PATRICK W. DIVINE, Employee, v. HOIGAARD’S, INC., and A.P. CAPITAL/ASU RISK MGMT. SERVS., LTD., Employer-Insurer/Appellants, and INSTITUTE FOR ATHLETIC MED., Intevenor.
WORKERS’ COMPENSATION COURT OF APPEALS
AUGUST 18, 2010
CAUSATION - SUBSTANTIAL EVIDENCE. Where the medical opinion relied on by the judge was extremely equivocal, the physician relied on assumptions not supported by the record, and contemporaneous and subsequent treatment records did not support the conclusion that the employee sustained a work-related injury to his right shoulder, the record as a whole did not support the compensation judge’s decision that the employee sustained a work-related right shoulder injury that substantially contributed to his need for proposed surgery.
Determined by: Wilson, J., Pederson, J., and Rykken, J.
Compensation Judge: Kathleen Behounek
Attorneys: Lorrie L. Bescheinen, Borkon, Ramstead, Mariani, Fishman & Carp, Minneapolis, MN, for the Respondent. John T. Thul, Cousineau McGuire, Minneapolis, MN, for the Appellants.
DEBRA A. WILSON, Judge
The employer and insurer appeal from the judge’s finding that the employee sustained an injury to his right shoulder on May 24, 2002, that was a substantial contributing cause of his current need for surgery. We reverse.
On May 24, 2002, the employee was working for Hoigaards, Inc. [the employer], as a head bicycle mechanic, when he sustained a work-related injury while attempting to remove the bottom bracket on a bike. At that time, he felt a snap and then burning and numbness in the right side of his neck, down his arm, into his fingertips.
The employee received treatment at South Lake Chiropractic the next day. Examination revealed tenderness in the thoracic spine on the right, left, and in the middle, and spasm and tenderness in the paravertebral, trapezius, levator scapulae, and rhomboid muscles bilaterally. Deep tendon reflexes of the biceps and triceps were normal on both sides. The diagnosis at the time was “acute, traumatic, moderate thoracic sprain/strain,” and the doctor’s treatment plan was to adjust the employee’s neck and thoracic spine and use cervical traction and ice, vibration, and a TENS unit. The employee received treatment on ten occasions and was then discharged from care on August 20, 2002. The employer and insurer admitted that the employee sustained a work-related injury.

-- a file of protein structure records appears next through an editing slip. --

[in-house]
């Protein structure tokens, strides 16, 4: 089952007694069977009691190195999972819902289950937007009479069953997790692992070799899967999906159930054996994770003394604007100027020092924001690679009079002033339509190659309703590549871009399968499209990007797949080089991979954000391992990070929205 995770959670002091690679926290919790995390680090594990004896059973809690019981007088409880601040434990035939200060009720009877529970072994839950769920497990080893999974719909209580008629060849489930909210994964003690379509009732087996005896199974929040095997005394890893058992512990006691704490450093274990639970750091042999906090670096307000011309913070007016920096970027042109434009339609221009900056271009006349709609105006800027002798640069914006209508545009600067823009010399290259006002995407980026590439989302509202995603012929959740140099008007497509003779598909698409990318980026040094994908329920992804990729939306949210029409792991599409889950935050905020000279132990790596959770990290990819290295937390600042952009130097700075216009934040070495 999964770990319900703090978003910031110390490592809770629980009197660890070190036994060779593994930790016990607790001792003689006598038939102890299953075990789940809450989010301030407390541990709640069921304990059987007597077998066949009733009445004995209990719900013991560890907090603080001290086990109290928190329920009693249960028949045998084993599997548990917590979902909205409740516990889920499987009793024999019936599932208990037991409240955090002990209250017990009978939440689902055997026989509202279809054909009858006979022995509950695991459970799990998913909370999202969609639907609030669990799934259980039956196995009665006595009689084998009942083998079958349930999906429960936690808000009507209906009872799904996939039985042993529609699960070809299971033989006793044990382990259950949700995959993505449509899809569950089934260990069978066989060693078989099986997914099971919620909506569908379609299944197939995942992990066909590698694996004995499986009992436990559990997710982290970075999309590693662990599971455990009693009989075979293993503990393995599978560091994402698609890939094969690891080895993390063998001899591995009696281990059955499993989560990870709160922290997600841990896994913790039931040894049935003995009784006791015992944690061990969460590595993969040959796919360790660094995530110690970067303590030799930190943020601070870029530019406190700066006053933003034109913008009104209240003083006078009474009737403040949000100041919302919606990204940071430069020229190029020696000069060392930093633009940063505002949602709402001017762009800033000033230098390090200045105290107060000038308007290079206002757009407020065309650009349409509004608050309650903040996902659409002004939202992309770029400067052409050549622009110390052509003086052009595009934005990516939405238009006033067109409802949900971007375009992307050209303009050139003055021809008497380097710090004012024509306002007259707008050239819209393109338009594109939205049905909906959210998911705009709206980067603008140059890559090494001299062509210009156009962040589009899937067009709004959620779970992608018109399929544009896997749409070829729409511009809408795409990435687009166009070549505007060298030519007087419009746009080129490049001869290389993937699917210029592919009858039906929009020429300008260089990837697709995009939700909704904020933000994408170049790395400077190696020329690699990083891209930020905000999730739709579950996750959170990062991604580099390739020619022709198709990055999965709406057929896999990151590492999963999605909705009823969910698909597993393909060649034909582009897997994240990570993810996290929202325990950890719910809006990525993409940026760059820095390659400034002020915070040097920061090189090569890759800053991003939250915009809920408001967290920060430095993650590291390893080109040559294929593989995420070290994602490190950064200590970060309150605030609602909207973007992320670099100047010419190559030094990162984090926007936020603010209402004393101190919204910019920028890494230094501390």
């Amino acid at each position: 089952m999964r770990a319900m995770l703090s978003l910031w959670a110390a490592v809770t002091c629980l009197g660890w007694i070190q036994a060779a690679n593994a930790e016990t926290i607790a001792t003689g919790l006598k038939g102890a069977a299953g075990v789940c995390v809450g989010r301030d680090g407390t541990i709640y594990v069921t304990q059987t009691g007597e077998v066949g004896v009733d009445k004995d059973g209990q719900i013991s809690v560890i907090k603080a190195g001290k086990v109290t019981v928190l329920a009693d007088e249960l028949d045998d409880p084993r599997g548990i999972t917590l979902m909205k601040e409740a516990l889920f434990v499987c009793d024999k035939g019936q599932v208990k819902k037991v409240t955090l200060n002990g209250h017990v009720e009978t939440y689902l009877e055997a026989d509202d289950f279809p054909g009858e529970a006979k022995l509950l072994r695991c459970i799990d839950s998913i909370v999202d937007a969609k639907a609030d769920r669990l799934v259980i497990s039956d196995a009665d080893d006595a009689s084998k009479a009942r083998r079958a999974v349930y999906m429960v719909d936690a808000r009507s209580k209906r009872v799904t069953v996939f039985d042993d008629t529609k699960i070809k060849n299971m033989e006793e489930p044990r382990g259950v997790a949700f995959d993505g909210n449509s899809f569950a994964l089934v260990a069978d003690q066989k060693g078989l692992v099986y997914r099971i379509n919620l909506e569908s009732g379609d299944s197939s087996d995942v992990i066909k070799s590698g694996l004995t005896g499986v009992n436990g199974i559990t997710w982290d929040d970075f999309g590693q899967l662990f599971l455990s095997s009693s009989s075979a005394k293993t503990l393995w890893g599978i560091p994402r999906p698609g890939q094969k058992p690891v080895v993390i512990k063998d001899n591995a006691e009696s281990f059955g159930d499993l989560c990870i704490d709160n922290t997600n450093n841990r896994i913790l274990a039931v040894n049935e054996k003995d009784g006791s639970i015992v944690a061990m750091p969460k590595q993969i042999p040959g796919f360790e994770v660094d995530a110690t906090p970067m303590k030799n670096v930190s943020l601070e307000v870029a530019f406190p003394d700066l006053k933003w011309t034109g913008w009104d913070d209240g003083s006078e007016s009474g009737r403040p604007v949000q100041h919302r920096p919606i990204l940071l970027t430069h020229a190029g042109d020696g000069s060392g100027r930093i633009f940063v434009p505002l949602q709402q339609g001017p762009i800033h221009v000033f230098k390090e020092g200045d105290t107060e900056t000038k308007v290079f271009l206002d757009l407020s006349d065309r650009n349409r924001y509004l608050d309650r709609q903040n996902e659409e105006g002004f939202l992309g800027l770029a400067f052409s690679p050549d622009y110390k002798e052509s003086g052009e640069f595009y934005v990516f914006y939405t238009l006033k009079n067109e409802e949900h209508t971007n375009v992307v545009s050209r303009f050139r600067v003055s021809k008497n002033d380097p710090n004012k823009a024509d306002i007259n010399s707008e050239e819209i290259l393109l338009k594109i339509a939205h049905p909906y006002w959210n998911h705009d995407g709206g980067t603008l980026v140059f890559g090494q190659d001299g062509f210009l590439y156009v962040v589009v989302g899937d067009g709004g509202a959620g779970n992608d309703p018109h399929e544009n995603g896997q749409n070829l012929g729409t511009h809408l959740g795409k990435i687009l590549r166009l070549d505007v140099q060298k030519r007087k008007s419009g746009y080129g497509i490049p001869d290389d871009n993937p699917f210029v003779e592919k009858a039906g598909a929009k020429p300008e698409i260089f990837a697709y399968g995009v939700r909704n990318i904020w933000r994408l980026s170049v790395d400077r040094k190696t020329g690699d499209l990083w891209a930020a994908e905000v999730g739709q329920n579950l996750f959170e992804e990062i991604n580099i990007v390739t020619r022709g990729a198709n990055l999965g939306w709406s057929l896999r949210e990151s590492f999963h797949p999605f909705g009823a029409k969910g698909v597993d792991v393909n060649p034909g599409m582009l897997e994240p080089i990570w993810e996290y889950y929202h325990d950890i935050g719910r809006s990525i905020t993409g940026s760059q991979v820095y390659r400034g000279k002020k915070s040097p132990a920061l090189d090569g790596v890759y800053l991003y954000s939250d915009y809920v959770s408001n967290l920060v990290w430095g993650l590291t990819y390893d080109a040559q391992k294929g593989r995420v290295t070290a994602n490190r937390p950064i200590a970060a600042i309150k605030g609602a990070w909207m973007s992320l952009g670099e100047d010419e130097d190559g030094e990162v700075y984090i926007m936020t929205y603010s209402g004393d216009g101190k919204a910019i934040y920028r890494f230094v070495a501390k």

The employee missed no time from work following that injury but did modify his activities for some period. He continued his job as a bike mechanic for the employer until 2005, when he went to work for a different bike store. Eventually, he obtained employment as an x-ray technician.
The employee treated with Dr. John T. Anderson on November 15, 2005, for a left shoulder injury. The employee completed a shoulder assessment form that day indicating problems he had with his left arm doing ten specific activities. He also noted no difficulty performing those same activities with his right arm. Dr. Anderson examined both shoulders and noted no abnormal findings as to the right shoulder. On December 22, 2005, Dr. Anderson performed surgery on the employee’s left arm, including a mini open rotator cuff repair.
The employee received no medical treatment for his right shoulder condition until March 20, 2008, a day after he experienced pain in his neck, right shoulder, and down his arm while shaking water out of a cleaning pad, or dish, at home. He was seen at the Fairview-Maple Grove Clinic, describing the onset of symptoms the previous day and complaining of right shoulder pain. Under “prior history of related problems,” he mentioned only a left shoulder injury. On exam, it was noted that the employee had tenderness in the proximal biceps tendon and coracoids region. The diagnosis at the time was a sprain of the right shoulder/arm and biceps strain, and the employee was referred for physical therapy.